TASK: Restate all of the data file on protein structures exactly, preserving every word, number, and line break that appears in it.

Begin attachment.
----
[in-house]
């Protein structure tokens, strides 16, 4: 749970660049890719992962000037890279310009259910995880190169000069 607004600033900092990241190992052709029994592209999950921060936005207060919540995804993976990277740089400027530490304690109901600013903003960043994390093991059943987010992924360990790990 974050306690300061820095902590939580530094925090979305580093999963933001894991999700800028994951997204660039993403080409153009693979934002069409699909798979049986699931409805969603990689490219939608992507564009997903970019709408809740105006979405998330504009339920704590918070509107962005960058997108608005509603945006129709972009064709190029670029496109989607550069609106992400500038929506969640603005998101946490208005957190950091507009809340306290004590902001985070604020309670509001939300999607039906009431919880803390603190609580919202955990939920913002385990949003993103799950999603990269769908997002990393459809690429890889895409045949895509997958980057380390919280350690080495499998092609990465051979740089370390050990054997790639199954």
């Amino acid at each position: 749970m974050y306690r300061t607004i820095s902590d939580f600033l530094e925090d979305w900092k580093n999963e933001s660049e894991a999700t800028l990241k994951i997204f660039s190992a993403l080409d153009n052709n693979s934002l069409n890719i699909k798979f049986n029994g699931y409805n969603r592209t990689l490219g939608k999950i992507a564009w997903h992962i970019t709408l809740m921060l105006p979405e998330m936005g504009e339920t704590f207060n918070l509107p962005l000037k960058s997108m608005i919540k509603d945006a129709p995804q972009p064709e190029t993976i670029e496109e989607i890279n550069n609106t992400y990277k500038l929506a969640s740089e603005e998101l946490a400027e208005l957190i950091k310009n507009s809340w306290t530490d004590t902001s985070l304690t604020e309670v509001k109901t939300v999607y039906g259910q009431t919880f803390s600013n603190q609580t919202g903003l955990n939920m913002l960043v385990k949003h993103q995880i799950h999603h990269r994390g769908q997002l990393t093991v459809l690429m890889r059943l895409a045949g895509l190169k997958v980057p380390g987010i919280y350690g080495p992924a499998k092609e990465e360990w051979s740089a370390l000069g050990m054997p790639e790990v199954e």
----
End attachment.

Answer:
[in-house]
């Protein structure tokens, strides 16, 4: 749970660049890719992962000037890279310009259910995880190169000069 607004600033900092990241190992052709029994592209999950921060936005207060919540995804993976990277740089400027530490304690109901600013903003960043994390093991059943987010992924360990790990 974050306690300061820095902590939580530094925090979305580093999963933001894991999700800028994951997204660039993403080409153009693979934002069409699909798979049986699931409805969603990689490219939608992507564009997903970019709408809740105006979405998330504009339920704590918070509107962005960058997108608005509603945006129709972009064709190029670029496109989607550069609106992400500038929506969640603005998101946490208005957190950091507009809340306290004590902001985070604020309670509001939300999607039906009431919880803390603190609580919202955990939920913002385990949003993103799950999603990269769908997002990393459809690429890889895409045949895509997958980057380390919280350690080495499998092609990465051979740089370390050990054997790639199954």
């Amino acid at each position: 749970m974050y306690r300061t607004i820095s902590d939580f600033l530094e925090d979305w900092k580093n999963e933001s660049e894991a999700t800028l990241k994951i997204f660039s190992a993403l080409d153009n052709n693979s934002l069409n890719i699909k798979f049986n029994g699931y409805n969603r592209t990689l490219g939608k999950i992507a564009w997903h992962i970019t709408l809740m921060l105006p979405e998330m936005g504009e339920t704590f207060n918070l509107p962005l000037k960058s997108m608005i919540k509603d945006a129709p995804q972009p064709e190029t993976i670029e496109e989607i890279n550069n609106t992400y990277k500038l929506a969640s740089e603005e998101l946490a400027e208005l957190i950091k310009n507009s809340w306290t530490d004590t902001s985070l304690t604020e309670v509001k109901t939300v999607y039906g259910q009431t919880f803390s600013n603190q609580t919202g903003l955990n939920m913002l960043v385990k949003h993103q995880i799950h999603h990269r994390g769908q997002l990393t093991v459809l690429m890889r059943l895409a045949g895509l190169k997958v980057p380390g987010i919280y350690g080495p992924a499998k092609e990465e360990w051979s740089a370390l000069g050990m054997p790639e790990v199954e």